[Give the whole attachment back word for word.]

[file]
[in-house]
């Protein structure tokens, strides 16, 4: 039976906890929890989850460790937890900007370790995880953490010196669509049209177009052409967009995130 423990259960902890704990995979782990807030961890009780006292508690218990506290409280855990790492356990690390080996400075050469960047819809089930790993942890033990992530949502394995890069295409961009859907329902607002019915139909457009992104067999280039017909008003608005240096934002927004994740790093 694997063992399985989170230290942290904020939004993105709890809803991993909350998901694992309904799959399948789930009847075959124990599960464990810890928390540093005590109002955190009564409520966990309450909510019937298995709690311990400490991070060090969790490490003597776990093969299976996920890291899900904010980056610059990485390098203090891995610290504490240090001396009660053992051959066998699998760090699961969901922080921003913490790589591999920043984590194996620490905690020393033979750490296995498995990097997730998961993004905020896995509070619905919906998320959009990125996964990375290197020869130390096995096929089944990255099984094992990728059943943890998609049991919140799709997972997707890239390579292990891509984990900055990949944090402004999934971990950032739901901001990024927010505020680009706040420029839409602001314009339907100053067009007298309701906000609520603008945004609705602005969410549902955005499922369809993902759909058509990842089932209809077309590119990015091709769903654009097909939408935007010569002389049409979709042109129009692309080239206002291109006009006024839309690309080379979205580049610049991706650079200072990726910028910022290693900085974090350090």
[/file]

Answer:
[in-house]
């Protein structure tokens, strides 16, 4: 039976906890929890989850460790937890900007370790995880953490010196669509049209177009052409967009995130 423990259960902890704990995979782990807030961890009780006292508690218990506290409280855990790492356990690390080996400075050469960047819809089930790993942890033990992530949502394995890069295409961009859907329902607002019915139909457009992104067999280039017909008003608005240096934002927004994740790093 694997063992399985989170230290942290904020939004993105709890809803991993909350998901694992309904799959399948789930009847075959124990599960464990810890928390540093005590109002955190009564409520966990309450909510019937298995709690311990400490991070060090969790490490003597776990093969299976996920890291899900904010980056610059990485390098203090891995610290504490240090001396009660053992051959066998699998760090699961969901922080921003913490790589591999920043984590194996620490905690020393033979750490296995498995990097997730998961993004905020896995509070619905919906998320959009990125996964990375290197020869130390096995096929089944990255099984094992990728059943943890998609049991919140799709997972997707890239390579292990891509984990900055990949944090402004999934971990950032739901901001990024927010505020680009706040420029839409602001314009339907100053067009007298309701906000609520603008945004609705602005969410549902955005499922369809993902759909058509990842089932209809077309590119990015091709769903654009097909939408935007010569002389049409979709042109129009692309080239206002291109006009006024839309690309080379979205580049610049991706650079200072990726910028910022290693900085974090350090």